Mobile is the future of XR and should be the main focus at this moment, because it currently exists and is already widely adopted. This gets especially exciting when you can combine the processing power of a computer with the mobility of AR—without wires so that it can be brought anywhere you go. In the future, 5G should be able to provide even more processing to a mobile device. We look forward to the perfect blend of high-resolution images with a 360° field of view. In the way that 3G stepped up the use of mobile video and 4G enabled the use of social media and mobile apps, many see 5G as the way to usher in AR and VR into mainstream. FIGURE 14.3 shows how mobile AR can be used to explore your favorite art in your home, which became even more prominent during the COVID pandemic when traditional museum experiences were not possible.
Some of the earliest use cases of XR have been within the social space, so this should continue to help grow the acceptance and adoption. Examples of this include adding filters and lenses to our selfies and images of friends and colleagues. It also has been popular in gaming, specifically social gaming where you can play with others in immersive digital spaces. As mobile AR has become more advanced, multiple users on separate devices can all view the same digital scenes. This can make tabletop games more popular and opens up the possibilities for where this genre can grow in popularity. Tilt Five is an example of how AR gaming can become a social event (FIGURE 14.4).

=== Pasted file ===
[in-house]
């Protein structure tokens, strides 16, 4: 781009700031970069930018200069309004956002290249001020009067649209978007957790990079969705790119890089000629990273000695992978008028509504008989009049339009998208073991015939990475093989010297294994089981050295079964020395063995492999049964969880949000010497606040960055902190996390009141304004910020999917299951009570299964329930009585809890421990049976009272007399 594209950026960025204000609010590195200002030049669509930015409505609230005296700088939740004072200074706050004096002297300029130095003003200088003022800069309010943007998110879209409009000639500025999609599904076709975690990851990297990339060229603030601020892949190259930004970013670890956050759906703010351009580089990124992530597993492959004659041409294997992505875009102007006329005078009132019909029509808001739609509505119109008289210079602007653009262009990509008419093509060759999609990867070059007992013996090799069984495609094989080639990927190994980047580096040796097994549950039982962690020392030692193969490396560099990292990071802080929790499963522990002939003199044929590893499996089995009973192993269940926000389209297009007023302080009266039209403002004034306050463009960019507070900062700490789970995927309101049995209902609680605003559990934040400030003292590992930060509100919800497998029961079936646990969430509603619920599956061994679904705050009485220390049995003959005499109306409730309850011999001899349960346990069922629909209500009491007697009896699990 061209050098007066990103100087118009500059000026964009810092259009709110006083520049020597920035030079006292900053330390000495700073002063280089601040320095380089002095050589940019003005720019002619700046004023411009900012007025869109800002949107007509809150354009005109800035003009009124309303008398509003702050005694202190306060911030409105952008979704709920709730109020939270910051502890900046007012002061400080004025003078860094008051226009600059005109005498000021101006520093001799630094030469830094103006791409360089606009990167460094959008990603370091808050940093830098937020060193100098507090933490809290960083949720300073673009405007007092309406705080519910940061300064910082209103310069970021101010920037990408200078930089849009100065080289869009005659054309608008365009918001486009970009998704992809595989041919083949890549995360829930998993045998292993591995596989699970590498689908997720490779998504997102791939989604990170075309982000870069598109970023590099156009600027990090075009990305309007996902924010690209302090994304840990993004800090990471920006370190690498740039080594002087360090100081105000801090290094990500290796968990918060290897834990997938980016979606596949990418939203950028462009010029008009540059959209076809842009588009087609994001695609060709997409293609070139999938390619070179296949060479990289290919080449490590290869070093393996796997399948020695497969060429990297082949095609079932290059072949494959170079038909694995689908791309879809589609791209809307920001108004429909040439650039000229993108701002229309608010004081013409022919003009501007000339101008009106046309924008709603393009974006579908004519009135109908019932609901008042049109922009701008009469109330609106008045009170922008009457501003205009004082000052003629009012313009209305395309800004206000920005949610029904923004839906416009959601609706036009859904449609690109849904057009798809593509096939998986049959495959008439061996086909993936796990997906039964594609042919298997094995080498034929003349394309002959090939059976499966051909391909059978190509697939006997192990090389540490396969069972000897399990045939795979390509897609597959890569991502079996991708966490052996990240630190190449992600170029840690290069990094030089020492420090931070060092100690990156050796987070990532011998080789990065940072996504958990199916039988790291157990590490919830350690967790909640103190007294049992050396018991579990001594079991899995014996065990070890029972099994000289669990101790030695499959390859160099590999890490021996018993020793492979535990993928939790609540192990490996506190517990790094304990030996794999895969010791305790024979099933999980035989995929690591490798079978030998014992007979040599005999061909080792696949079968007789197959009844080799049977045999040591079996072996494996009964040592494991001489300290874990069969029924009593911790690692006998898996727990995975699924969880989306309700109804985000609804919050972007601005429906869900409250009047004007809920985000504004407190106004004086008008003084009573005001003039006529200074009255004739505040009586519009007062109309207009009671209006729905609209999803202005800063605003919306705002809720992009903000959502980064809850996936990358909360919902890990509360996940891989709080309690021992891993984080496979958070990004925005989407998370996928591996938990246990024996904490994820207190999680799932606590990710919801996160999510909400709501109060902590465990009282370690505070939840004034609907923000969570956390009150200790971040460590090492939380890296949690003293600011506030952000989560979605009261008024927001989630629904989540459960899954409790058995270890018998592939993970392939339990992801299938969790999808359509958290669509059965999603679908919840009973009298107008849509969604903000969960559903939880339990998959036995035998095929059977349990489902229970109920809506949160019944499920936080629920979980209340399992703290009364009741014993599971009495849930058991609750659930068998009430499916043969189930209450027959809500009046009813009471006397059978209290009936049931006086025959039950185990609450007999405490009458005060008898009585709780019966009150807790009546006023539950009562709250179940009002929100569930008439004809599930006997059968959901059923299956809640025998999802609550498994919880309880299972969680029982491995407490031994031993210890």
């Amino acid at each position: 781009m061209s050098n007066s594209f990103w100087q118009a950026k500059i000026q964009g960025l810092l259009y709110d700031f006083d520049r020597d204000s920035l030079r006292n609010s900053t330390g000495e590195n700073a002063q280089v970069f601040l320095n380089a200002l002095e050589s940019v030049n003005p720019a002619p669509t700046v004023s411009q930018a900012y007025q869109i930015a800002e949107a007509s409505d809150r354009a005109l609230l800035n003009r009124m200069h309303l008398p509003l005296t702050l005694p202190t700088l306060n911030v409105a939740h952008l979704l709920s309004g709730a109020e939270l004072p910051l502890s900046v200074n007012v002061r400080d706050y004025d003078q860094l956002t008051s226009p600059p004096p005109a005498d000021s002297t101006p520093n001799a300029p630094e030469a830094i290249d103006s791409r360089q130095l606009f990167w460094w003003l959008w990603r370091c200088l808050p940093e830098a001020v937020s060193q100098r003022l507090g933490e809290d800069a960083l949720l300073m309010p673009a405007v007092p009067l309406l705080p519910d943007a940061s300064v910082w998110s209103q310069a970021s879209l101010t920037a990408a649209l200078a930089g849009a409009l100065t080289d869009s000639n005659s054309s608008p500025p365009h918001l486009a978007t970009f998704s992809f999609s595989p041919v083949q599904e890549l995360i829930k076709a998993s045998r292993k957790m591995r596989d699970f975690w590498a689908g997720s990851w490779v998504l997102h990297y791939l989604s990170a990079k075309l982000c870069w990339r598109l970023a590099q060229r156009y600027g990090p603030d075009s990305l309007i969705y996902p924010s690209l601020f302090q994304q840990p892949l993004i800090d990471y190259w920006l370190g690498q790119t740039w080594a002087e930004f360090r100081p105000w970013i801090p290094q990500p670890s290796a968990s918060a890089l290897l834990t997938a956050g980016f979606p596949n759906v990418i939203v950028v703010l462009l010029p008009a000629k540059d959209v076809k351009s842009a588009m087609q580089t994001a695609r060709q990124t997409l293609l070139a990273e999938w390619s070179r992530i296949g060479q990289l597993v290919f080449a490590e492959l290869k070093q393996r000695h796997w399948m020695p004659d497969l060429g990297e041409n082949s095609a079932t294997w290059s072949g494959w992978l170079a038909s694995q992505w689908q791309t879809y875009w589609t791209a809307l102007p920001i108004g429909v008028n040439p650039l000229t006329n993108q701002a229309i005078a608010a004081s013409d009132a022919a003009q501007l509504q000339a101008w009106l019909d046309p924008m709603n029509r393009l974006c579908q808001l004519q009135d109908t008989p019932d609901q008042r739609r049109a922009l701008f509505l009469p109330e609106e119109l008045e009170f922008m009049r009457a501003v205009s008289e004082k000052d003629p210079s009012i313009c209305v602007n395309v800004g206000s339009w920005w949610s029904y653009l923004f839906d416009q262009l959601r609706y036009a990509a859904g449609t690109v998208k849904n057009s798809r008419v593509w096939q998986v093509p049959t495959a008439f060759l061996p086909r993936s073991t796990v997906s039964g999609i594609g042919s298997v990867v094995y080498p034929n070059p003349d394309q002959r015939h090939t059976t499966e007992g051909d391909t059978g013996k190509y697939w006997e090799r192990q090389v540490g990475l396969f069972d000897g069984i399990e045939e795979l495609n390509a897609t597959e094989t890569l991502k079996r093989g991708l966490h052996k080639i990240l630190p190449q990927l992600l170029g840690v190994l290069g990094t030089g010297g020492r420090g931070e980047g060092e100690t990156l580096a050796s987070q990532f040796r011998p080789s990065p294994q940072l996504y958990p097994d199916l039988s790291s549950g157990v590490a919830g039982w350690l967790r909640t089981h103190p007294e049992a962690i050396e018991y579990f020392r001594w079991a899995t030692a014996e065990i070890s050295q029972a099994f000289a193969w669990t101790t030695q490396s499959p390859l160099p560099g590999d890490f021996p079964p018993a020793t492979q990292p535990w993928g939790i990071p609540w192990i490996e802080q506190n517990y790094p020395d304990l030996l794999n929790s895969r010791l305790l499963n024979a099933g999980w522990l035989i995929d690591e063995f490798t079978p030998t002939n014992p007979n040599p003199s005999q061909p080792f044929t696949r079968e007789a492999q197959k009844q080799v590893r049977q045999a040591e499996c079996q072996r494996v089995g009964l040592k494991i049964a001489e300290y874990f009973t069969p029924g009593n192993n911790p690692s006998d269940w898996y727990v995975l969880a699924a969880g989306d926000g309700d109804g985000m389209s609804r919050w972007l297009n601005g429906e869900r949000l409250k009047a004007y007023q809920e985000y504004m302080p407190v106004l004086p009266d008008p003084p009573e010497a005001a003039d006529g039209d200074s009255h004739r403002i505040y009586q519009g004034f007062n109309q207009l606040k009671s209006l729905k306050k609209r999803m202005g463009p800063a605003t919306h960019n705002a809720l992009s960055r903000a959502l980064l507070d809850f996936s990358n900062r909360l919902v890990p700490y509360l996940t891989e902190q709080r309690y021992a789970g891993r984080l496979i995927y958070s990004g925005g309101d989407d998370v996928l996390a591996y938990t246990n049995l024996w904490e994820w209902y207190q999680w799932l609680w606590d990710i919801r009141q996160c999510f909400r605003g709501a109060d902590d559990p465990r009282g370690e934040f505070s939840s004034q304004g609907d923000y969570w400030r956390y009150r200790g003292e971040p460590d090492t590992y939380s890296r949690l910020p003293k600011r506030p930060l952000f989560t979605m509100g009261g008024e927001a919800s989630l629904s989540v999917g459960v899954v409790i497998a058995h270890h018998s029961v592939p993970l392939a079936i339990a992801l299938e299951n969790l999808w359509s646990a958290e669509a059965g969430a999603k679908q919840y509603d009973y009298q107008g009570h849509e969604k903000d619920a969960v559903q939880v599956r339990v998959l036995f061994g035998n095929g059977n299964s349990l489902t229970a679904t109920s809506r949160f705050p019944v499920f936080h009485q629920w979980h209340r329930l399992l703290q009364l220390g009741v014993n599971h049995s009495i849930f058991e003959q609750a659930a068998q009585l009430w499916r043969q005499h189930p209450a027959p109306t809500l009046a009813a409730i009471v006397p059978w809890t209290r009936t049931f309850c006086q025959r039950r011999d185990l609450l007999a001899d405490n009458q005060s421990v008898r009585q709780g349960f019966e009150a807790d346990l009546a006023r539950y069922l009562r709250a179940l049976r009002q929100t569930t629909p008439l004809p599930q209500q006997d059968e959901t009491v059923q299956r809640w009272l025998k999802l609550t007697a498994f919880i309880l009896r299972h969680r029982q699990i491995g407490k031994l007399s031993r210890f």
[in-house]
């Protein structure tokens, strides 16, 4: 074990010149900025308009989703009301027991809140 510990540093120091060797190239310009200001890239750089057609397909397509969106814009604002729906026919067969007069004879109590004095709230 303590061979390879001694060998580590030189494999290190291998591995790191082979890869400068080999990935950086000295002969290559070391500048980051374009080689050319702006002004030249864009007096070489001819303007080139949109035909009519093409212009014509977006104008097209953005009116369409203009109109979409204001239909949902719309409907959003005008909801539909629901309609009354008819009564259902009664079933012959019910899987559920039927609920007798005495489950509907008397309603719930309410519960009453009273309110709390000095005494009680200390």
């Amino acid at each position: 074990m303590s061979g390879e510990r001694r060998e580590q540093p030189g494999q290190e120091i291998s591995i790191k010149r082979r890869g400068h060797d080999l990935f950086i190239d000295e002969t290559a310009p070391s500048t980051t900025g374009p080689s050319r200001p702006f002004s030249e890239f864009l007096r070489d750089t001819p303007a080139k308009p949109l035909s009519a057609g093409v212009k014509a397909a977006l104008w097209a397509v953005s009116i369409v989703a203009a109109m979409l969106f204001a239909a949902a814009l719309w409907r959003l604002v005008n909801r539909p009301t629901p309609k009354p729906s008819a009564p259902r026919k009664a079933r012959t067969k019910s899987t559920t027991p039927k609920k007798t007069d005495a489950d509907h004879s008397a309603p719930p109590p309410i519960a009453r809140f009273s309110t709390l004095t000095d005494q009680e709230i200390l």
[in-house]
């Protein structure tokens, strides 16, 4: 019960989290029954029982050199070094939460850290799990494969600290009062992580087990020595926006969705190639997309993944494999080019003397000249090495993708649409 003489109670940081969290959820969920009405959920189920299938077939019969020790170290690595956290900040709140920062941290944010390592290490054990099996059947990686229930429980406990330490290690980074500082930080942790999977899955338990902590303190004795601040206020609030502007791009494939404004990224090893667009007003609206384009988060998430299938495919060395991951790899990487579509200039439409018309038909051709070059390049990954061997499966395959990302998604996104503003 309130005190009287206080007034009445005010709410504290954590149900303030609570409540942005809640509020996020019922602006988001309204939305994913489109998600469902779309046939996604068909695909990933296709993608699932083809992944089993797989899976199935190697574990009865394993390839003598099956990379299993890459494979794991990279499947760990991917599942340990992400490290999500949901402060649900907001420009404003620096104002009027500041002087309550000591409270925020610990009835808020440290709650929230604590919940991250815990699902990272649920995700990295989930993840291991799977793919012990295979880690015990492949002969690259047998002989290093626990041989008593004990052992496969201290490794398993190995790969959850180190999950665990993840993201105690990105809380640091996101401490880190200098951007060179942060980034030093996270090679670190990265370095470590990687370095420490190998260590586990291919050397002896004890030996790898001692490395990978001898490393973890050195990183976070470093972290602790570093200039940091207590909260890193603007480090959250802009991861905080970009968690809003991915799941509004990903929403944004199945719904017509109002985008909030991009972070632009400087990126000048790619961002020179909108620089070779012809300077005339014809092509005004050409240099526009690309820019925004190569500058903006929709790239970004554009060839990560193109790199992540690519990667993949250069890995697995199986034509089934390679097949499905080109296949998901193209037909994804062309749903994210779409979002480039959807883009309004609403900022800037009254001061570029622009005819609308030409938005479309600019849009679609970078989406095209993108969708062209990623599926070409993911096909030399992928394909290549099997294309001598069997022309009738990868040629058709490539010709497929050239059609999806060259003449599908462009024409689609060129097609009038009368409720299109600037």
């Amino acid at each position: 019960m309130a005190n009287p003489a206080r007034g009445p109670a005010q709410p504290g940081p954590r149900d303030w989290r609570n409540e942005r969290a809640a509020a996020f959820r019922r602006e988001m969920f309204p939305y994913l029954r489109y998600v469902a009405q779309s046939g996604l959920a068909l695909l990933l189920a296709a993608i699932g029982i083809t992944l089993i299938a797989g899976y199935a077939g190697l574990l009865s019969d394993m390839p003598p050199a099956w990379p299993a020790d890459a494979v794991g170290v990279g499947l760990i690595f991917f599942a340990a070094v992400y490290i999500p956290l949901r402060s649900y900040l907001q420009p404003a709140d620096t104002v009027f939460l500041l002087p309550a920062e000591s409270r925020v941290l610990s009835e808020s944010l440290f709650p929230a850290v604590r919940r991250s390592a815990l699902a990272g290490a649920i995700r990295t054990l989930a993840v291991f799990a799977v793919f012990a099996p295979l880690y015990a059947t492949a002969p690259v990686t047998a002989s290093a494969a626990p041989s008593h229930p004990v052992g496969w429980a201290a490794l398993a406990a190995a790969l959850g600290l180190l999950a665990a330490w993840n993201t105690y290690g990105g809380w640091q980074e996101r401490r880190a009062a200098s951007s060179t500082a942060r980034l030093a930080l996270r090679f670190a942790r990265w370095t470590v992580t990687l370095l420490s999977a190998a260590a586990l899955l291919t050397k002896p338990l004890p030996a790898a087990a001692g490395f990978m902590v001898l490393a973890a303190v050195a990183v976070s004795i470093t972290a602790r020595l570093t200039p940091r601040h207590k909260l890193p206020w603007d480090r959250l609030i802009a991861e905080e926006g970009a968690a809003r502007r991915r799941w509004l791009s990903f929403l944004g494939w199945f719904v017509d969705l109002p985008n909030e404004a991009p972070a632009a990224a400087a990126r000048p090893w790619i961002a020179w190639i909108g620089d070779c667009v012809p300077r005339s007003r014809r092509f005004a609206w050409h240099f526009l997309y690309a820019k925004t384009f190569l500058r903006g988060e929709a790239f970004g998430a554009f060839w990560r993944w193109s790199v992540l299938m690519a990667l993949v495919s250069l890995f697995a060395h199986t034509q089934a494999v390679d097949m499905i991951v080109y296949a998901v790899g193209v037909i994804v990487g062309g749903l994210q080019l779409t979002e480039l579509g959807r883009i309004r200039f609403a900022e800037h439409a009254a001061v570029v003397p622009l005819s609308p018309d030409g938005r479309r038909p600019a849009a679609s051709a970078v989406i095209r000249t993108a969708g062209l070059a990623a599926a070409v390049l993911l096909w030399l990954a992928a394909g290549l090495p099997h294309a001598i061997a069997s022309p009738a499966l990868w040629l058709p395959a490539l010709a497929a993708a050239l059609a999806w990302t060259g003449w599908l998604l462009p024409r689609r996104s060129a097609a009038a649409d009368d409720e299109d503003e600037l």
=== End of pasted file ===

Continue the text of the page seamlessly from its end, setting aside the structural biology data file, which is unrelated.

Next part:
Having the ability to embed 3D scenes and AR experiences into a web site, without the need for a stand-alone app, has made the spatial web a popular option. The web makes the content much more approachable and reduces barriers to discovery. Users may enter AR by accident at times: They may find an experience through a scanning a trigger and launch an immersive experience without even realizing what is happening.
As browsers continue to grow their support for this kind of experience, there will be more cases using the spatial web platform. Advances such as Mozilla’s WebXR Viewer app and Google’s Model-Viewer show a promising future for mobile AR and growing comfort with the spatial web.